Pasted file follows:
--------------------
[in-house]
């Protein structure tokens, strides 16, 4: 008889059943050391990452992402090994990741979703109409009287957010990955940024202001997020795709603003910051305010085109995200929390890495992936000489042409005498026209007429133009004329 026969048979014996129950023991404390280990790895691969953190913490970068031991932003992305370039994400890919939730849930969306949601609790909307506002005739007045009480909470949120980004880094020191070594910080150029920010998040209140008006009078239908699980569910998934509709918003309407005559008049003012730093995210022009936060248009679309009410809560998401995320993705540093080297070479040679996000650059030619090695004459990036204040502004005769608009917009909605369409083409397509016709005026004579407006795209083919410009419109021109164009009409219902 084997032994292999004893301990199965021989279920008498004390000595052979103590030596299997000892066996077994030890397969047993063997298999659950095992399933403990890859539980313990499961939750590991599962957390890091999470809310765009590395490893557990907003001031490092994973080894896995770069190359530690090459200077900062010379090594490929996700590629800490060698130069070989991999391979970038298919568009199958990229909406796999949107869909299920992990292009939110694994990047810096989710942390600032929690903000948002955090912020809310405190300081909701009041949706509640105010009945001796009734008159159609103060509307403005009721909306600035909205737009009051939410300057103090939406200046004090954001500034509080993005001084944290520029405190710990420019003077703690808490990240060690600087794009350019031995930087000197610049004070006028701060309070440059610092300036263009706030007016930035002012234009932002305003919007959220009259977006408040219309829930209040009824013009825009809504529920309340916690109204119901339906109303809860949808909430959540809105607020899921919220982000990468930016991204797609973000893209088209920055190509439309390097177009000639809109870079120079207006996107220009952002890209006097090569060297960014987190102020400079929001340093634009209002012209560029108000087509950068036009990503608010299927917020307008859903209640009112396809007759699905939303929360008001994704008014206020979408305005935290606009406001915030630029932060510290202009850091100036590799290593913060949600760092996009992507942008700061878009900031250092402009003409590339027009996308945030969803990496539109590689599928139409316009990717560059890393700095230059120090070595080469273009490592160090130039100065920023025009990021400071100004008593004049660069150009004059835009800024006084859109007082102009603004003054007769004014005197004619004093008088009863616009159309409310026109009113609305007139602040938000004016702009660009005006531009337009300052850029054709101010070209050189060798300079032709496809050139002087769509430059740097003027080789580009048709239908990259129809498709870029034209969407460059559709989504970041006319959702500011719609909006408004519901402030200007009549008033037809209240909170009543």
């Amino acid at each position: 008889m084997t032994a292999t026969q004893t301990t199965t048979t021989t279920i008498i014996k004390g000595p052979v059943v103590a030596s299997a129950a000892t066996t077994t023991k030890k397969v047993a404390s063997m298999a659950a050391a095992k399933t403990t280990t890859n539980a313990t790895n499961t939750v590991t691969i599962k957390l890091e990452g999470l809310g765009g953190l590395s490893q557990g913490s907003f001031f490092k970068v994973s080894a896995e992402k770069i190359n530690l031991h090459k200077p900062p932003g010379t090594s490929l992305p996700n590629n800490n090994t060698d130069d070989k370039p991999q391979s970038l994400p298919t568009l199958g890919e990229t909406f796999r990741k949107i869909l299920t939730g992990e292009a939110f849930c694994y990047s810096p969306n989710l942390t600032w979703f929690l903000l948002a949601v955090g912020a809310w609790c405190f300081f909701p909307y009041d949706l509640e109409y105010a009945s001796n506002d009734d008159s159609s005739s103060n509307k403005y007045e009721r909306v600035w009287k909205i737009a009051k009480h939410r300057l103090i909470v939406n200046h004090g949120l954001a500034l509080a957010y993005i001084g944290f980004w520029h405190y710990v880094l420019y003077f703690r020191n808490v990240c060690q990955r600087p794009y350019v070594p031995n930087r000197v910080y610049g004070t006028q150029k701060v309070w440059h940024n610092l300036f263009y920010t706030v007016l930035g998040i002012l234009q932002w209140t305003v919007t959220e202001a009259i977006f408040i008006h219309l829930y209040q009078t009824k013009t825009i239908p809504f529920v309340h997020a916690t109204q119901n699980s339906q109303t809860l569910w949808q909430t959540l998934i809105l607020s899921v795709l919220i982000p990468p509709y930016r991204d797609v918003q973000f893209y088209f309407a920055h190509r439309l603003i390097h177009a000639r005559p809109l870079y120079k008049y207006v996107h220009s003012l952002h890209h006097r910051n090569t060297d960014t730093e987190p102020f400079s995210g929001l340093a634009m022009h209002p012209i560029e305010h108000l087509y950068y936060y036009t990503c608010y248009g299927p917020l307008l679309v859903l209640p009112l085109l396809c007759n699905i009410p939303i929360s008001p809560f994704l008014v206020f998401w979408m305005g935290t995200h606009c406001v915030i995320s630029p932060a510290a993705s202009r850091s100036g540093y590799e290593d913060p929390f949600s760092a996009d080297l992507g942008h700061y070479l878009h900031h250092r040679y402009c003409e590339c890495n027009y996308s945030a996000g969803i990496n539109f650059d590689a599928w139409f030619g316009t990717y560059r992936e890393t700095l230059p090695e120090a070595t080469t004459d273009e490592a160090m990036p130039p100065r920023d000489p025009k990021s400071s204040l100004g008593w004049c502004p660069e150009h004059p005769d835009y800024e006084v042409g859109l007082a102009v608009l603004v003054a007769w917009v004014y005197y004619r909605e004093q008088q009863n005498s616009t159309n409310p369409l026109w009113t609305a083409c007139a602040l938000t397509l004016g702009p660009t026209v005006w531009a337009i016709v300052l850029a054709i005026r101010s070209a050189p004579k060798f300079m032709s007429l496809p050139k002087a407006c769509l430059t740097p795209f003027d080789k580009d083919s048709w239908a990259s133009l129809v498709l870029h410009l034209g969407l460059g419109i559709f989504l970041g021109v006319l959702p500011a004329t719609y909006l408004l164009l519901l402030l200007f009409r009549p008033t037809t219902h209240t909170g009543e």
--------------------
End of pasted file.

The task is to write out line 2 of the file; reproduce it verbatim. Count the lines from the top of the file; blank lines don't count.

């Protein structure tokens, strides 16, 4: 008889059943050391990452992402090994990741979703109409009287957010990955940024202001997020795709603003910051305010085109995200929390890495992936000489042409005498026209007429133009004329 026969048979014996129950023991404390280990790895691969953190913490970068031991932003992305370039994400890919939730849930969306949601609790909307506002005739007045009480909470949120980004880094020191070594910080150029920010998040209140008006009078239908699980569910998934509709918003309407005559008049003012730093995210022009936060248009679309009410809560998401995320993705540093080297070479040679996000650059030619090695004459990036204040502004005769608009917009909605369409083409397509016709005026004579407006795209083919410009419109021109164009009409219902 084997032994292999004893301990199965021989279920008498004390000595052979103590030596299997000892066996077994030890397969047993063997298999659950095992399933403990890859539980313990499961939750590991599962957390890091999470809310765009590395490893557990907003001031490092994973080894896995770069190359530690090459200077900062010379090594490929996700590629800490060698130069070989991999391979970038298919568009199958990229909406796999949107869909299920992990292009939110694994990047810096989710942390600032929690903000948002955090912020809310405190300081909701009041949706509640105010009945001796009734008159159609103060509307403005009721909306600035909205737009009051939410300057103090939406200046004090954001500034509080993005001084944290520029405190710990420019003077703690808490990240060690600087794009350019031995930087000197610049004070006028701060309070440059610092300036263009706030007016930035002012234009932002305003919007959220009259977006408040219309829930209040009824013009825009809504529920309340916690109204119901339906109303809860949808909430959540809105607020899921919220982000990468930016991204797609973000893209088209920055190509439309390097177009000639809109870079120079207006996107220009952002890209006097090569060297960014987190102020400079929001340093634009209002012209560029108000087509950068036009990503608010299927917020307008859903209640009112396809007759699905939303929360008001994704008014206020979408305005935290606009406001915030630029932060510290202009850091100036590799290593913060949600760092996009992507942008700061878009900031250092402009003409590339027009996308945030969803990496539109590689599928139409316009990717560059890393700095230059120090070595080469273009490592160090130039100065920023025009990021400071100004008593004049660069150009004059835009800024006084859109007082102009603004003054007769004014005197004619004093008088009863616009159309409310026109009113609305007139602040938000004016702009660009005006531009337009300052850029054709101010070209050189060798300079032709496809050139002087769509430059740097003027080789580009048709239908990259129809498709870029034209969407460059559709989504970041006319959702500011719609909006408004519901402030200007009549008033037809209240909170009543």